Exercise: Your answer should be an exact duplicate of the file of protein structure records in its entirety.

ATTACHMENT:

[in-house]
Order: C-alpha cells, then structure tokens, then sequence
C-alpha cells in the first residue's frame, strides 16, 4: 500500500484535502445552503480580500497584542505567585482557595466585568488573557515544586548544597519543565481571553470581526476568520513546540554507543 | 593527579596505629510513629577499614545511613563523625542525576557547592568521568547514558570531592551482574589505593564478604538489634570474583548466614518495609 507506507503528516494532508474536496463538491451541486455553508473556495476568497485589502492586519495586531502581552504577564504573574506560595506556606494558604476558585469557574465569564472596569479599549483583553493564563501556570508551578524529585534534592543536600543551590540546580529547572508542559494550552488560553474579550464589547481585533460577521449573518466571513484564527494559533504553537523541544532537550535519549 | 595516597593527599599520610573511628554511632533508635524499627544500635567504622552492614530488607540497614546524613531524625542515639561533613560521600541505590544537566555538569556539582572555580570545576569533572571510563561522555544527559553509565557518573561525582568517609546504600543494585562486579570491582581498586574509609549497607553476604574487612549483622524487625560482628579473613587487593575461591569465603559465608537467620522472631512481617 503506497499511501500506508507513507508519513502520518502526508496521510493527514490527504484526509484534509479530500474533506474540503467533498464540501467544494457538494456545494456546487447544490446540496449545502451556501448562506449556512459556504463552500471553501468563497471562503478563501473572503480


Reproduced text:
[in-house]
Order: C-alpha cells, then structure tokens, then sequence
C-alpha cells in the first residue's frame, strides 16, 4: 500500500484535502445552503480580500497584542505567585482557595466585568488573557515544586548544597519543565481571553470581526476568520513546540554507543 | 593527579596505629510513629577499614545511613563523625542525576557547592568521568547514558570531592551482574589505593564478604538489634570474583548466614518495609 507506507503528516494532508474536496463538491451541486455553508473556495476568497485589502492586519495586531502581552504577564504573574506560595506556606494558604476558585469557574465569564472596569479599549483583553493564563501556570508551578524529585534534592543536600543551590540546580529547572508542559494550552488560553474579550464589547481585533460577521449573518466571513484564527494559533504553537523541544532537550535519549 | 595516597593527599599520610573511628554511632533508635524499627544500635567504622552492614530488607540497614546524613531524625542515639561533613560521600541505590544537566555538569556539582572555580570545576569533572571510563561522555544527559553509565557518573561525582568517609546504600543494585562486579570491582581498586574509609549497607553476604574487612549483622524487625560482628579473613587487593575461591569465603559465608537467620522472631512481617 503506497499511501500506508507513507508519513502520518502526508496521510493527514490527504484526509484534509479530500474533506474540503467533498464540501467544494457538494456545494456546487447544490446540496449545502451556501448562506449556512459556504463552500471553501468563497471562503478563501473572503480